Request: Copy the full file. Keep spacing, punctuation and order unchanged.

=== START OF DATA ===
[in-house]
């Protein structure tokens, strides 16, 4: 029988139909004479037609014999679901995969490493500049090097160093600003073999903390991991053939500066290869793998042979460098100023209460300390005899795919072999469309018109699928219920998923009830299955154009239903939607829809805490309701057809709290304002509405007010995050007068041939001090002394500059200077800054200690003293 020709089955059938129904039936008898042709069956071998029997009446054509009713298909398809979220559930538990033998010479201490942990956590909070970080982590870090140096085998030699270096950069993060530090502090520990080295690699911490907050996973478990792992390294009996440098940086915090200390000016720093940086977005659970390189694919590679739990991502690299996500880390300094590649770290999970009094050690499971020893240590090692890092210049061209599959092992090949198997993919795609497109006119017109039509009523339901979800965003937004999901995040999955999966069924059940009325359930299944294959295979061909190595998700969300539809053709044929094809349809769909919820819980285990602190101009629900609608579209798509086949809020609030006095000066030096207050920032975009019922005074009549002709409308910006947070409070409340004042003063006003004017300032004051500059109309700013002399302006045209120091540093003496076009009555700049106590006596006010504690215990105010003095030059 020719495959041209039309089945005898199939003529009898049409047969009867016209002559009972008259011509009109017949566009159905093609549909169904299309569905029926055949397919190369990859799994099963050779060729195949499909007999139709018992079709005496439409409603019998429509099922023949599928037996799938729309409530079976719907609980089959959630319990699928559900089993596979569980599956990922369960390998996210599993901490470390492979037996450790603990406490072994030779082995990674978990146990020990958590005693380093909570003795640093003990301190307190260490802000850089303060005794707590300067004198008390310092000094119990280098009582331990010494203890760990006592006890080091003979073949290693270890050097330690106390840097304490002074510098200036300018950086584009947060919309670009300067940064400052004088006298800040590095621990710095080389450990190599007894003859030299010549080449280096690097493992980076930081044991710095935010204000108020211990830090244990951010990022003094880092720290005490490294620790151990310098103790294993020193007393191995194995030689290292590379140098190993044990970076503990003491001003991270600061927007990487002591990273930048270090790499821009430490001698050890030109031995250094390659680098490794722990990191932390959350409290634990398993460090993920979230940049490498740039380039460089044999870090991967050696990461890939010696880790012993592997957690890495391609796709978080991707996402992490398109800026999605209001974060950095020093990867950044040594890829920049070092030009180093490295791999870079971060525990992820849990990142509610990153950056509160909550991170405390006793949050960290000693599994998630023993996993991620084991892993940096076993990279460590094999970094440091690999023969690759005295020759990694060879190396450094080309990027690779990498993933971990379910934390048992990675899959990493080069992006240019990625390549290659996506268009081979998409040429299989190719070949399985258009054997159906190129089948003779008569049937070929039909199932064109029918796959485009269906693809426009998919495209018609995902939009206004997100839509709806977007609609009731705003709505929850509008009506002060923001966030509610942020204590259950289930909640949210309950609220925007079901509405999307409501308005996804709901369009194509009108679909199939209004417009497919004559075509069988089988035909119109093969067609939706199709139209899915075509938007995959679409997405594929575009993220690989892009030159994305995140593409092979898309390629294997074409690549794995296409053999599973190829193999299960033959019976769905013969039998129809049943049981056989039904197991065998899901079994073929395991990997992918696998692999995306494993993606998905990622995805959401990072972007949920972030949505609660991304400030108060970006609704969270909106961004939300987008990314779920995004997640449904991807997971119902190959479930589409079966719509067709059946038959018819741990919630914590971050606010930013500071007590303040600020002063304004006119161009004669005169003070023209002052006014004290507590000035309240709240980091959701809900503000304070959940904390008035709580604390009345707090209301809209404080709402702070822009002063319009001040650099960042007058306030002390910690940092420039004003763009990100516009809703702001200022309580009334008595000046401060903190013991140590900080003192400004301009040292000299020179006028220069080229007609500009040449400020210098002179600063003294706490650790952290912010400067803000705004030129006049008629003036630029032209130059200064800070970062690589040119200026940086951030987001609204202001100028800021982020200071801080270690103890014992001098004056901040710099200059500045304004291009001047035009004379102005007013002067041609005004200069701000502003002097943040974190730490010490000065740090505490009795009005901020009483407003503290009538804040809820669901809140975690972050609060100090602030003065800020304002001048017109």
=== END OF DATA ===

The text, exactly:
[in-house]
């Protein structure tokens, strides 16, 4: 029988139909004479037609014999679901995969490493500049090097160093600003073999903390991991053939500066290869793998042979460098100023209460300390005899795919072999469309018109699928219920998923009830299955154009239903939607829809805490309701057809709290304002509405007010995050007068041939001090002394500059200077800054200690003293 020709089955059938129904039936008898042709069956071998029997009446054509009713298909398809979220559930538990033998010479201490942990956590909070970080982590870090140096085998030699270096950069993060530090502090520990080295690699911490907050996973478990792992390294009996440098940086915090200390000016720093940086977005659970390189694919590679739990991502690299996500880390300094590649770290999970009094050690499971020893240590090692890092210049061209599959092992090949198997993919795609497109006119017109039509009523339901979800965003937004999901995040999955999966069924059940009325359930299944294959295979061909190595998700969300539809053709044929094809349809769909919820819980285990602190101009629900609608579209798509086949809020609030006095000066030096207050920032975009019922005074009549002709409308910006947070409070409340004042003063006003004017300032004051500059109309700013002399302006045209120091540093003496076009009555700049106590006596006010504690215990105010003095030059 020719495959041209039309089945005898199939003529009898049409047969009867016209002559009972008259011509009109017949566009159905093609549909169904299309569905029926055949397919190369990859799994099963050779060729195949499909007999139709018992079709005496439409409603019998429509099922023949599928037996799938729309409530079976719907609980089959959630319990699928559900089993596979569980599956990922369960390998996210599993901490470390492979037996450790603990406490072994030779082995990674978990146990020990958590005693380093909570003795640093003990301190307190260490802000850089303060005794707590300067004198008390310092000094119990280098009582331990010494203890760990006592006890080091003979073949290693270890050097330690106390840097304490002074510098200036300018950086584009947060919309670009300067940064400052004088006298800040590095621990710095080389450990190599007894003859030299010549080449280096690097493992980076930081044991710095935010204000108020211990830090244990951010990022003094880092720290005490490294620790151990310098103790294993020193007393191995194995030689290292590379140098190993044990970076503990003491001003991270600061927007990487002591990273930048270090790499821009430490001698050890030109031995250094390659680098490794722990990191932390959350409290634990398993460090993920979230940049490498740039380039460089044999870090991967050696990461890939010696880790012993592997957690890495391609796709978080991707996402992490398109800026999605209001974060950095020093990867950044040594890829920049070092030009180093490295791999870079971060525990992820849990990142509610990153950056509160909550991170405390006793949050960290000693599994998630023993996993991620084991892993940096076993990279460590094999970094440091690999023969690759005295020759990694060879190396450094080309990027690779990498993933971990379910934390048992990675899959990493080069992006240019990625390549290659996506268009081979998409040429299989190719070949399985258009054997159906190129089948003779008569049937070929039909199932064109029918796959485009269906693809426009998919495209018609995902939009206004997100839509709806977007609609009731705003709505929850509008009506002060923001966030509610942020204590259950289930909640949210309950609220925007079901509405999307409501308005996804709901369009194509009108679909199939209004417009497919004559075509069988089988035909119109093969067609939706199709139209899915075509938007995959679409997405594929575009993220690989892009030159994305995140593409092979898309390629294997074409690549794995296409053999599973190829193999299960033959019976769905013969039998129809049943049981056989039904197991065998899901079994073929395991990997992918696998692999995306494993993606998905990622995805959401990072972007949920972030949505609660991304400030108060970006609704969270909106961004939300987008990314779920995004997640449904991807997971119902190959479930589409079966719509067709059946038959018819741990919630914590971050606010930013500071007590303040600020002063304004006119161009004669005169003070023209002052006014004290507590000035309240709240980091959701809900503000304070959940904390008035709580604390009345707090209301809209404080709402702070822009002063319009001040650099960042007058306030002390910690940092420039004003763009990100516009809703702001200022309580009334008595000046401060903190013991140590900080003192400004301009040292000299020179006028220069080229007609500009040449400020210098002179600063003294706490650790952290912010400067803000705004030129006049008629003036630029032209130059200064800070970062690589040119200026940086951030987001609204202001100028800021982020200071801080270690103890014992001098004056901040710099200059500045304004291009001047035009004379102005007013002067041609005004200069701000502003002097943040974190730490010490000065740090505490009795009005901020009483407003503290009538804040809820669901809140975690972050609060100090602030003065800020304002001048017109």